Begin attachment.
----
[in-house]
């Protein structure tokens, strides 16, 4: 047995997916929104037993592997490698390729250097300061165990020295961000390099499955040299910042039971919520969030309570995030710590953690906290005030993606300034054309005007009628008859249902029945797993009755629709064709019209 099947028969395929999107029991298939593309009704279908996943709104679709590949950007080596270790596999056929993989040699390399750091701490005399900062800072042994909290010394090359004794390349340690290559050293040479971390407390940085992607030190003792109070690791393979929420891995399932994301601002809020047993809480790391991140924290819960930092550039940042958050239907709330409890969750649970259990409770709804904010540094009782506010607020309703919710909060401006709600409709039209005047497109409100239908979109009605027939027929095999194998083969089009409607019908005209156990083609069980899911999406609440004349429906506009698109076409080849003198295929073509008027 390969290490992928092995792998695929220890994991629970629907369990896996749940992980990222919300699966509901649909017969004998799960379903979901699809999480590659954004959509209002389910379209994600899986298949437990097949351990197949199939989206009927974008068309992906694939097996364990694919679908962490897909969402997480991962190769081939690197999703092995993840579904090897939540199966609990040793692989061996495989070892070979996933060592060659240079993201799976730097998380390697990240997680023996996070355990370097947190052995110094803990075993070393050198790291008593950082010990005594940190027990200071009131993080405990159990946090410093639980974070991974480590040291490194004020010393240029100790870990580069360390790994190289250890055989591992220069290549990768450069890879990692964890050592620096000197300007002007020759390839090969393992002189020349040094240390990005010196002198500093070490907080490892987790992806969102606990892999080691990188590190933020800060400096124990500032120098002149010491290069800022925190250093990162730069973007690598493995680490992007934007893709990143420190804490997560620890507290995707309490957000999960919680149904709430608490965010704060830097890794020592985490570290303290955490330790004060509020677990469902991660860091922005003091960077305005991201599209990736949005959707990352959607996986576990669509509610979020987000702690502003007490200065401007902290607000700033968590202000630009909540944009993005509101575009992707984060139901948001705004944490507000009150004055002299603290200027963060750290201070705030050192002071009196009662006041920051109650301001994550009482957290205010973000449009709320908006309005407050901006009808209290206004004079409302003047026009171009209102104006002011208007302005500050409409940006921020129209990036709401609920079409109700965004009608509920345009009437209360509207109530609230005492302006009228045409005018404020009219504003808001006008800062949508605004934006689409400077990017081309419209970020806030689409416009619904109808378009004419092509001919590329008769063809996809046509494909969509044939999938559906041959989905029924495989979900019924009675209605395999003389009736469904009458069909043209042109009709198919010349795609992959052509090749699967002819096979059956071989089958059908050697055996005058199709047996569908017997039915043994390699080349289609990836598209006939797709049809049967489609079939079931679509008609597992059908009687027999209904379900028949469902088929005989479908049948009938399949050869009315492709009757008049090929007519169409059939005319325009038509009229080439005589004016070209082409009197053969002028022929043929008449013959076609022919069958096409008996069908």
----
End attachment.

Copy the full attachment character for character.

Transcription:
[in-house]
């Protein structure tokens, strides 16, 4: 047995997916929104037993592997490698390729250097300061165990020295961000390099499955040299910042039971919520969030309570995030710590953690906290005030993606300034054309005007009628008859249902029945797993009755629709064709019209 099947028969395929999107029991298939593309009704279908996943709104679709590949950007080596270790596999056929993989040699390399750091701490005399900062800072042994909290010394090359004794390349340690290559050293040479971390407390940085992607030190003792109070690791393979929420891995399932994301601002809020047993809480790391991140924290819960930092550039940042958050239907709330409890969750649970259990409770709804904010540094009782506010607020309703919710909060401006709600409709039209005047497109409100239908979109009605027939027929095999194998083969089009409607019908005209156990083609069980899911999406609440004349429906506009698109076409080849003198295929073509008027 390969290490992928092995792998695929220890994991629970629907369990896996749940992980990222919300699966509901649909017969004998799960379903979901699809999480590659954004959509209002389910379209994600899986298949437990097949351990197949199939989206009927974008068309992906694939097996364990694919679908962490897909969402997480991962190769081939690197999703092995993840579904090897939540199966609990040793692989061996495989070892070979996933060592060659240079993201799976730097998380390697990240997680023996996070355990370097947190052995110094803990075993070393050198790291008593950082010990005594940190027990200071009131993080405990159990946090410093639980974070991974480590040291490194004020010393240029100790870990580069360390790994190289250890055989591992220069290549990768450069890879990692964890050592620096000197300007002007020759390839090969393992002189020349040094240390990005010196002198500093070490907080490892987790992806969102606990892999080691990188590190933020800060400096124990500032120098002149010491290069800022925190250093990162730069973007690598493995680490992007934007893709990143420190804490997560620890507290995707309490957000999960919680149904709430608490965010704060830097890794020592985490570290303290955490330790004060509020677990469902991660860091922005003091960077305005991201599209990736949005959707990352959607996986576990669509509610979020987000702690502003007490200065401007902290607000700033968590202000630009909540944009993005509101575009992707984060139901948001705004944490507000009150004055002299603290200027963060750290201070705030050192002071009196009662006041920051109650301001994550009482957290205010973000449009709320908006309005407050901006009808209290206004004079409302003047026009171009209102104006002011208007302005500050409409940006921020129209990036709401609920079409109700965004009608509920345009009437209360509207109530609230005492302006009228045409005018404020009219504003808001006008800062949508605004934006689409400077990017081309419209970020806030689409416009619904109808378009004419092509001919590329008769063809996809046509494909969509044939999938559906041959989905029924495989979900019924009675209605395999003389009736469904009458069909043209042109009709198919010349795609992959052509090749699967002819096979059956071989089958059908050697055996005058199709047996569908017997039915043994390699080349289609990836598209006939797709049809049967489609079939079931679509008609597992059908009687027999209904379900028949469902088929005989479908049948009938399949050869009315492709009757008049090929007519169409059939005319325009038509009229080439005589004016070209082409009197053969002028022929043929008449013959076609022919069958096409008996069908």